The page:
How to Get Extra Traffic from Google Through Voice Search
sourced from: https://neilpatel.com/blog/voice-search-seo/
“OK Google, tell me where I can go to lunch today.”
And just so I don’t offend the Apple aficionados:
‘Hey Siri, is it going to rain today?”
What do these have in common?
They’re classic examples of the rising tide of voice search, and they signal a change in the SEO landscape that you can’t afford to ignore.
And if you take a moment to look, you’ll find that the voices telling you how to optimize for voice search are many and varied.
But what actually works?
Is there actually a way you can take steps in the right direction to help optimize people who rely on voice searches?
I believe there are, and I want to share them with you.
Before we get started improving your SEO though, I want to show you some overwhelming evidence that voice search is taking over.
What is voice search, and why bother?
The practical applications of voice search are still relatively new, but the feature itself has taken the world by storm.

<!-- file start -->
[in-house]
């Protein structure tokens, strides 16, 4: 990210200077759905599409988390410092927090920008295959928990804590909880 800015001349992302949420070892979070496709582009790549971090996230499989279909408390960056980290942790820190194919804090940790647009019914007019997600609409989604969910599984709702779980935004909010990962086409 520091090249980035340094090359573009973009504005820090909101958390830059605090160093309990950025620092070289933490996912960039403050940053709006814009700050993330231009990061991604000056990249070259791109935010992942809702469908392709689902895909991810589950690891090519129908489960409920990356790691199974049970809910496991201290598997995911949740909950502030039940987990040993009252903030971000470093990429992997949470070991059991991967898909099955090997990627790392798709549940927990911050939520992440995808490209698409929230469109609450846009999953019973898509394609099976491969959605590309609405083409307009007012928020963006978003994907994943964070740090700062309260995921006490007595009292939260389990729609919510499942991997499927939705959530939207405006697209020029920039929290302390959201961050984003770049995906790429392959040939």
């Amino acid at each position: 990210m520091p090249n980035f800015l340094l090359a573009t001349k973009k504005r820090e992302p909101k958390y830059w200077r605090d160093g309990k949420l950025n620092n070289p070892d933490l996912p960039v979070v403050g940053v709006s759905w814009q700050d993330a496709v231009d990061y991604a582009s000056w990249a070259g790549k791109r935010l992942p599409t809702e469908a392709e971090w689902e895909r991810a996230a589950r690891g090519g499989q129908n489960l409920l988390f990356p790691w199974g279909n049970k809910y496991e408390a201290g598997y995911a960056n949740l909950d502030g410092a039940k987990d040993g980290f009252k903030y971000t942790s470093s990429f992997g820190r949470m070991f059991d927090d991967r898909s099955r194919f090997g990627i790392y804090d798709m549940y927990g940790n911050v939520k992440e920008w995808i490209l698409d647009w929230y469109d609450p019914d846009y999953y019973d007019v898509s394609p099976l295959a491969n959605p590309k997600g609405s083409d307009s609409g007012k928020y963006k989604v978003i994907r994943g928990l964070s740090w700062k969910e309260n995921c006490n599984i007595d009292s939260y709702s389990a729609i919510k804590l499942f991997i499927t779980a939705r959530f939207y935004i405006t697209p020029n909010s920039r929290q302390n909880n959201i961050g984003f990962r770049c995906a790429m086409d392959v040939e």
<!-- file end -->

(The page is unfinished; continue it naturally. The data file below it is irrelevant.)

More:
These days, all you have to do is tell your device what you’re looking for, and it will do the searching for you.
Anyone with a smartphone or smart home device no longer has the Internet at their fingertips.
They have it at the tip of their tongue.
And let’s be honest, that’s just plain cool.
We’ve reached the “final frontier” of search technology unless telekinesis is discovered (which is highly unlikely).
But more to the point, in a rather illuminating study, Stanford University recently discovered that speech recognition technologies are now three times faster than typing.
So for businesses, this is a matter of user experience and delivering convenience to your customers in a rather innovative way.
And it’s already sending waves through the SEO world.
This is partly because these technologies just keep getting better and better with time.
Recent reports by Microsoft tout that their speech recognition has only a 5.1% error rate and works with a vast variety of languages.
If you use Microsoft’s Cortana software, that’s good news.
But they’re not the only ones seeing success.
Google is on par with Microsoft, if not barely edging them out:
That means not only is voice search helpful, but it’s also competitive.
And when Google, Microsoft, and other major tech companies start competing, you can pretty much guarantee that you’re going to see some amazing changes in the coming years.
The inner workings of voice search are both surprisingly human and technical at the same time.